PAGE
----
The Reggae/Ska-influenced opener Pray for Rain features clever multi-tracked vocals (as well as an appropriate Farfisa-like keyboard patch), and sets the stylistic tone for the entire CD on which Eikhard not only sings all the parts but also plays all the instruments. Her rich, warm, alto voice easily wraps itself around the soulful, rhythmic tracks and effortlessly imbues each song with her distinctive lyrical poetry and profound emotional content. The title track explores her very personal journey as a mature artist… a journey that has not only wended its way through a long and meaningful career, but a career that is as artistically relevant now as it has ever been. It is a joy to hear Eikhard singing in her own, authentic voice – with more than a little positivity, power and truth (elements often lacking in today’s simplistic pop tunes). Of particular note is What Could Have Been – an anthem about putting the past in perspective and moving ahead into a joyous future.

 

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06 Pot Pourri 01 Mike HerriottOff the Road
Mike Herriott; Arturo Sandoval
MHP Records MHPR1301
(mikeherriott.com)

Although perhaps best known as a classical trumpeter who extends into a number of milieus, Mike Herriott is also a multi-gifted, multi-instrumentalist who regularly acquits himself brilliantly on trumpet, French horn, trombone, electric and acoustic bass, piano, percussion and more. On Off the Road, Herriott has utilized a melange of styles, approaches and instrumentations – blurring the lines between jazz, classical, rock and Latin musics. Not quite a one-man-band, Herriott’s talented support on the CD includes percussionist Richard Moore, guitarist Sean Harkness and Canadian Brass trombonist Achilles Liarmakopoulos, as well as his special guest – iconic Cuban trumpeter Arturo Sandoval. Herriott contributes the bulk of the compositions here, with additional material from the eclectic likes of Pete Townsend of The Who, J. S. Bach and 18th-century composer Gottfried Reiche.

Prepare to be thrilled from the solo trumpet opener Abblasen Fanfare, through the stirring, swinging, bop-infused Dear John (a Freddie Hubbard tune, featuring Sandoval), to the final selection – Herriott’s incisive take on Bach’s Adagio, Sonata in G Minor for Solo Violin (performed on trumpet, of course!).

Other complex and challenging gems include the plaintive Stay Thirsty, My Friend (a tribute to his dear friend Alex Mitchell); the cinematic opus Home Suite Home (featuring the exceptional drumming/percussion of Moore) and the Latin cooker, Cancion de Kyra (with some face-melting guitar work from Harkness). Off the Road is not only an immense technical achievement, but the work of a deeply emotional artist clearly at the apex of his creativity and skill.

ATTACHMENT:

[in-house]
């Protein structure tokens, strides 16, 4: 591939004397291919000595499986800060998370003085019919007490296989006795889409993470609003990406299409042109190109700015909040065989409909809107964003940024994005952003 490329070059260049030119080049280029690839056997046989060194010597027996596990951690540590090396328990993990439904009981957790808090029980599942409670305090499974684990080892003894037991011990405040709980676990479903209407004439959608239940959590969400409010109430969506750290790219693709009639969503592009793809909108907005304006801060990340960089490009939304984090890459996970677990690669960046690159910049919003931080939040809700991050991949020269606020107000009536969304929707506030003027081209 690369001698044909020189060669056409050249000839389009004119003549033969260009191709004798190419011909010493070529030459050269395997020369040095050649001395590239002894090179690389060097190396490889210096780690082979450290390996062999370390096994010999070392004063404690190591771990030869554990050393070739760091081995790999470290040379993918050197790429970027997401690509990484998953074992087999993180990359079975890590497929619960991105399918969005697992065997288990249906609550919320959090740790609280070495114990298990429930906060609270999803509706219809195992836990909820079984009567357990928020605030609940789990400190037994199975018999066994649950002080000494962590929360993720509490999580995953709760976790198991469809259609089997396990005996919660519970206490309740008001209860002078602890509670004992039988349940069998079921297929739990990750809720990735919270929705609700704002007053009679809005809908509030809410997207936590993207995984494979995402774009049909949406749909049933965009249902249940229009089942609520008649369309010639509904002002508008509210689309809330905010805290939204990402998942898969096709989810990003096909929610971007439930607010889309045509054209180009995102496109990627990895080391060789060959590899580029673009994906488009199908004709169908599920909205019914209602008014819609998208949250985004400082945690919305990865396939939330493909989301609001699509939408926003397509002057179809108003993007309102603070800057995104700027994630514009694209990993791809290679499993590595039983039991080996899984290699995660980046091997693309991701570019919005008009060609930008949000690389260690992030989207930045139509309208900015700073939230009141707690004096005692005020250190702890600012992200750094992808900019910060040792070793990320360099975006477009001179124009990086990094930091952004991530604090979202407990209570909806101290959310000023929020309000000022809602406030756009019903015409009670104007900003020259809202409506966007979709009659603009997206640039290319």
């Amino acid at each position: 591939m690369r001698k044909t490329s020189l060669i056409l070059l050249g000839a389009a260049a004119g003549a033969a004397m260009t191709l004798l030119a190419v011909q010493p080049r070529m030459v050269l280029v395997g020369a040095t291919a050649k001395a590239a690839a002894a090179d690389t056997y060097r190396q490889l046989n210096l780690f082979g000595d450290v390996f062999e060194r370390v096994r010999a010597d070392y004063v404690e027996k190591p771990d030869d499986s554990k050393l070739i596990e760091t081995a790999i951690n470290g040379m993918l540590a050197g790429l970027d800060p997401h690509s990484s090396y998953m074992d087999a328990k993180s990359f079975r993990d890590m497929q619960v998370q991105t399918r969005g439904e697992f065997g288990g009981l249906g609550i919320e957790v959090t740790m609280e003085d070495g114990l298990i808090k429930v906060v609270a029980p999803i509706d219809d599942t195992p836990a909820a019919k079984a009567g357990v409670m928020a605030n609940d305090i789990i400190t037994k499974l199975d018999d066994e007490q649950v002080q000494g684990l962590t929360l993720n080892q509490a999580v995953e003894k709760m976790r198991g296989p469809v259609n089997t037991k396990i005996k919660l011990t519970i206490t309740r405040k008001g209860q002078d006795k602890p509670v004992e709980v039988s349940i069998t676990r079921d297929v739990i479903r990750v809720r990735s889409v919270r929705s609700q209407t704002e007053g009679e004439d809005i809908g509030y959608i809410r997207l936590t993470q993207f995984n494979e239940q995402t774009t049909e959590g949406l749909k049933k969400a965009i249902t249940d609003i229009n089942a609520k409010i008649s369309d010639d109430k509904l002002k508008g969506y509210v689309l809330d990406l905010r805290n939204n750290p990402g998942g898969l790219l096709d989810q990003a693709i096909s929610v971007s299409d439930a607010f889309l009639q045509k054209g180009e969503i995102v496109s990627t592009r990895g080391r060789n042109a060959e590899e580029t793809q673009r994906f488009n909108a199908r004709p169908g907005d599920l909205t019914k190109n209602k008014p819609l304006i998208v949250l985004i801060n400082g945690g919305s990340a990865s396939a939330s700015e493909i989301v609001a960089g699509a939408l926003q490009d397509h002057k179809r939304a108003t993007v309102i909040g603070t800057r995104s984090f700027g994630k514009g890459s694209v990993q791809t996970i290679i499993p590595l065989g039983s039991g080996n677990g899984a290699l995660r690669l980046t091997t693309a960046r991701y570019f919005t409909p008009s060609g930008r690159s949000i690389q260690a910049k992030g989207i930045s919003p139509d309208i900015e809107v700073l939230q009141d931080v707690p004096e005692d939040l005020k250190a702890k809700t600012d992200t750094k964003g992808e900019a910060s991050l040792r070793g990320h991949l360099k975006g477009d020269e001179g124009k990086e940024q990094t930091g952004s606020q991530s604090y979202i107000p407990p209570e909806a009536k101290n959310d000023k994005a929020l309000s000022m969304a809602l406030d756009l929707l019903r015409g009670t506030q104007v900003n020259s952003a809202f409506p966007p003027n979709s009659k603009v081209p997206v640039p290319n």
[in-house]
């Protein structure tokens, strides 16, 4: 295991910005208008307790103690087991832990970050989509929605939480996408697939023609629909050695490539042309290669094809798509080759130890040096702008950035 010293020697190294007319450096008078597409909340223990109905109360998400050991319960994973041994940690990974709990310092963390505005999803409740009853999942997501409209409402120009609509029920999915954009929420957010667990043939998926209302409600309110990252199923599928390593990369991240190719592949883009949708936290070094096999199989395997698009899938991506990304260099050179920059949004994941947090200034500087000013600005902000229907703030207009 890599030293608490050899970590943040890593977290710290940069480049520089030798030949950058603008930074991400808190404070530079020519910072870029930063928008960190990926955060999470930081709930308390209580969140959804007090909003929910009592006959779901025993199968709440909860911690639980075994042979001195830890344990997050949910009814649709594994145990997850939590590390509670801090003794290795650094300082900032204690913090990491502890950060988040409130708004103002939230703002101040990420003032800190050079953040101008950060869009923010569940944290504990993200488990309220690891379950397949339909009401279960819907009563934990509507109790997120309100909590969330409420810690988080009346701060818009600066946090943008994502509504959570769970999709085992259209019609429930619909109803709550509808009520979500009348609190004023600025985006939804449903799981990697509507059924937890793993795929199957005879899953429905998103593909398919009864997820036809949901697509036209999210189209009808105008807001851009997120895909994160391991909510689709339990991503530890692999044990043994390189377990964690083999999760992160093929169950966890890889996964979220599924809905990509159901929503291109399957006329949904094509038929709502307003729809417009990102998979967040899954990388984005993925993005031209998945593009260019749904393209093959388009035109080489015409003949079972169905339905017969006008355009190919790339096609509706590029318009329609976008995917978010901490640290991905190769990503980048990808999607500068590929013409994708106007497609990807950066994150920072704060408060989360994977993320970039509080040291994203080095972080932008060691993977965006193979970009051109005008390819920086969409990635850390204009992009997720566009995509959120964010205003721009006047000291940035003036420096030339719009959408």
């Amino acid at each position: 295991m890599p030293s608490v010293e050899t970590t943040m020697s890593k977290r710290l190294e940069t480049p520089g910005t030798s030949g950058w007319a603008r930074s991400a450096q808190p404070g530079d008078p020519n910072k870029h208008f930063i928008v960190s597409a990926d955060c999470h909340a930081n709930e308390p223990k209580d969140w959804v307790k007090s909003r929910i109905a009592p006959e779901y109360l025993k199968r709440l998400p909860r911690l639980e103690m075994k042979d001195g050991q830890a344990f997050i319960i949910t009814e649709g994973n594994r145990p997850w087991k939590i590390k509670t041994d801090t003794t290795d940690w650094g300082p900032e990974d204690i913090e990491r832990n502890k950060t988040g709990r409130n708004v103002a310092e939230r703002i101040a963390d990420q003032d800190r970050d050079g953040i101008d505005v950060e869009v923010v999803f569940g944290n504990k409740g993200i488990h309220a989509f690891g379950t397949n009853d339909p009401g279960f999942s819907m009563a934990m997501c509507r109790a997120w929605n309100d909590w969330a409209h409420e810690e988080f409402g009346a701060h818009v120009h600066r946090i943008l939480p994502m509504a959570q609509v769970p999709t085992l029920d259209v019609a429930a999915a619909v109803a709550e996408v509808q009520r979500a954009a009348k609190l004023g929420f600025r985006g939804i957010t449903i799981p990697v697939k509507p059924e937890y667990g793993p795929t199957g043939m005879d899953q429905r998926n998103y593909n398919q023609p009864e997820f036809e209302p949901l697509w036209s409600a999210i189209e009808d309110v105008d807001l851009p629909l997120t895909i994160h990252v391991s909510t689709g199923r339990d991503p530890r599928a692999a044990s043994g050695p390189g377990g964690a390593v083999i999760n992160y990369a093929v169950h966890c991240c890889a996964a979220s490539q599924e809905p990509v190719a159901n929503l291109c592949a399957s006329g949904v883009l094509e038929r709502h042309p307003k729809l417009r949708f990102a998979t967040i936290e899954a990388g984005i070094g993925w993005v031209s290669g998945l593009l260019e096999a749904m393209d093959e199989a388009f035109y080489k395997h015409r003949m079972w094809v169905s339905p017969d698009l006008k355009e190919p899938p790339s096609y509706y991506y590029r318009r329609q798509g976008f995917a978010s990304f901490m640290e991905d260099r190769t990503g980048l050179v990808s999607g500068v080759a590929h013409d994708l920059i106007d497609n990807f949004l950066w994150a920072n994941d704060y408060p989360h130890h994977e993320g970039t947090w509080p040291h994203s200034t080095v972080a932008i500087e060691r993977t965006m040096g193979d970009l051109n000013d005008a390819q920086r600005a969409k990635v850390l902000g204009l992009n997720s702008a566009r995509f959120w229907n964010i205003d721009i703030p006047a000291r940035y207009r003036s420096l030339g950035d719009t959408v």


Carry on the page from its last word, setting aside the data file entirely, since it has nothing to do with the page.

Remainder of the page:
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06 Pot Pourri 02 The FabulistThe Fabulist
Colin Maier
Independent CMCD 002 (colinmaier.com)

Currently best known as the oboist with Quartetto Gelato, Canada’s popular classical touring ensemble, Colin Maier is a man of formidable talents that go far beyond playing the oboe. Remember the opening ceremonies of the Vancouver Olympics of 2010? Maier was the guy playing violin in the flying canoe. Having performed as an actor, dancer, stuntman, martial artist and acrobat, what first brought him to the Toronto area was a gig as a hobbit in the stage production of Lord of the Rings. The Fabulist is Maier’s second solo CD and an absolute delight on so many levels. Displaying flawless technique, Maier is not only a master of the oboe but also plays a staggering number of other instruments on this recording, including woodwinds, strings, strummed instruments, percussion and musical saw. And he also sings!

This recording is sheer fun – the choice of repertoire indicates that it doesn’t take itself too seriously, yet there is nothing amateurish about it at all, except in the true meaning of the word! This labour of love is evident throughout the mish-mash of genres; there are a couple of classical pieces for oboe (the beautiful Poulenc sonata and a showy movement by Pasculli). The rest is a bit of jazz, Celtic, some commissions by young Canadian composers and tunes by Richard Rogers and Cape Breton singer-songwriter Buddy MacDonald. Maier is accompanied by pianist and recording engineer Mark Camilleri, his colleagues from Quartetto Gelato and others, including himself; most remarkable is the final piece from which the CD takes its title, by Rebecca Pellett, in which Maier is literally his own orchestra, playing 13 instruments via the wonders of multi-track recording. This must have taken hours to produce, but I’ll bet it was fun!

 

If the darkness of winter is getting you down, drop everything right now and buy this CD! It is guaranteed to make you smile. To learn more about Maier, visit his website, colinmaier.com.